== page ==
A Prehistoric arrival in August
August has been another busy month for us, and I think we are starting to see the first signs of autumn creeping into the trees with hints of yellow and orange appearing, especially in the big Beech around the estate. Even though this is the case, there is still plenty to see in the gardens with lots of late colour in the Herbaceous Borders and Seven Sisters where late flowering perennials such as Rudbeckia, Verbena and Eupatorium are putting on a great show.
We recently took delivery of our newest sculpture, which we commissioned from the very talented metal sculptor, Nigel Connell Bass. It is a Pteranodon (a larger version of a Pterodactyl) named big Terry, who is now to be found swooping over our Fern Garden. It really suits the prehistoric feel of the tree ferns, and he definitely looks at home. Our sculpture trail is an annual event here, and this year we have nearly 70 unique pieces placed through various areas of the gardens. There are some old favourites and some brand-new additions, some are well hidden and waiting to be discovered so a little exploration often rewards. With such a range of styles and artists there is certainly something for everyone and it’s well worth a visit just to view them.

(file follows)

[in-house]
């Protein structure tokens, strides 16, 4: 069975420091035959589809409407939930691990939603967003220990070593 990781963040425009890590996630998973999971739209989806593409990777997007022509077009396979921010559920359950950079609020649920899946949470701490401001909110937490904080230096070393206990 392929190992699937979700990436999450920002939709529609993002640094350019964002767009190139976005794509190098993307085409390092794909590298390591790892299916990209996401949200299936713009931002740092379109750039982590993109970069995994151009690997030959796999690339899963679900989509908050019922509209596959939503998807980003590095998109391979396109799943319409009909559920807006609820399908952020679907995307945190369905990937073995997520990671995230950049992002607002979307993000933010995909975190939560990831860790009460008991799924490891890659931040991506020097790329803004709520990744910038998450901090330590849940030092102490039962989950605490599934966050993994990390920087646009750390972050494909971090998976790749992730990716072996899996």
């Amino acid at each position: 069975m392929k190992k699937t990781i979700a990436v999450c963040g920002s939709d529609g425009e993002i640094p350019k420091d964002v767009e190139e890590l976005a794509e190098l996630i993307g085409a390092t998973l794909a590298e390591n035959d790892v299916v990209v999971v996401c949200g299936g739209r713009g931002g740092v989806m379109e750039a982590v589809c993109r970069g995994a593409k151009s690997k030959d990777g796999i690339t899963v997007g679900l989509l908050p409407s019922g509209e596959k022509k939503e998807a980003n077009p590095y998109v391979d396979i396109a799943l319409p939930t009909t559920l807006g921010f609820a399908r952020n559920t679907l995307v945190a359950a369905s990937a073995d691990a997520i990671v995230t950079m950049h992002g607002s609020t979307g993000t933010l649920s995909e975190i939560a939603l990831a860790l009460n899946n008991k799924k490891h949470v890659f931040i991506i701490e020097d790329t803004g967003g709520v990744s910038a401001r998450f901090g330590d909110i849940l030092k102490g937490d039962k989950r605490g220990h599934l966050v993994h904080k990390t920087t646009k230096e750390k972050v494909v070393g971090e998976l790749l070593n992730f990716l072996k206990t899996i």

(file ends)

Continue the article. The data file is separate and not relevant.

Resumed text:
Our apple crop is reasonably good this year, which is a relief as it’s been a tough year for fruit and growth overall. I hope to repeat last year’s cider production, which was a great success. We will also be producing our usual organic apple juice, as well as ice cream, jams, honey and various seasonal products from the fruit and vegetables we grow in our walled kitchen garden. There’s lots of jobs still to do. We have been cutting back our old raspberry and loganberry canes and tying in the new ones for next year’s crop. We have dug up the last of the potatoes. Lifted shallots, garlic and onions and planted out brassicas and leeks. Now is the time to sow spinach, winter lettuce and rocket to take you through to the autumn.
We are seeing more extreme weather, and long periods of drought followed by periods of heavy rain does not suit a lot of our plants. Even some of our established trees are showing signs of stress, and we are doing our best to help them with the addition of more watering points and mulching around the trees with composted bark to help retain moisture. That said, the gardens have performed well under the stressful conditions, and we have seen many of our newly planted areas put on good growth. It’s good to see some young plants starting to stretch out and fill their beds.
It’s the time of year for pruning hedges, mulching beds, and general tidying up as the plants start to fade. I enjoy the transition into autumn and like to take time to reflect on the gardens and how they have performed before making plans for future developments. A garden never rests and continues to evolve and grow over time. I believe that is what makes it such an interesting place to work and to visit. Hopefully we will see some of you here soon. AdamShare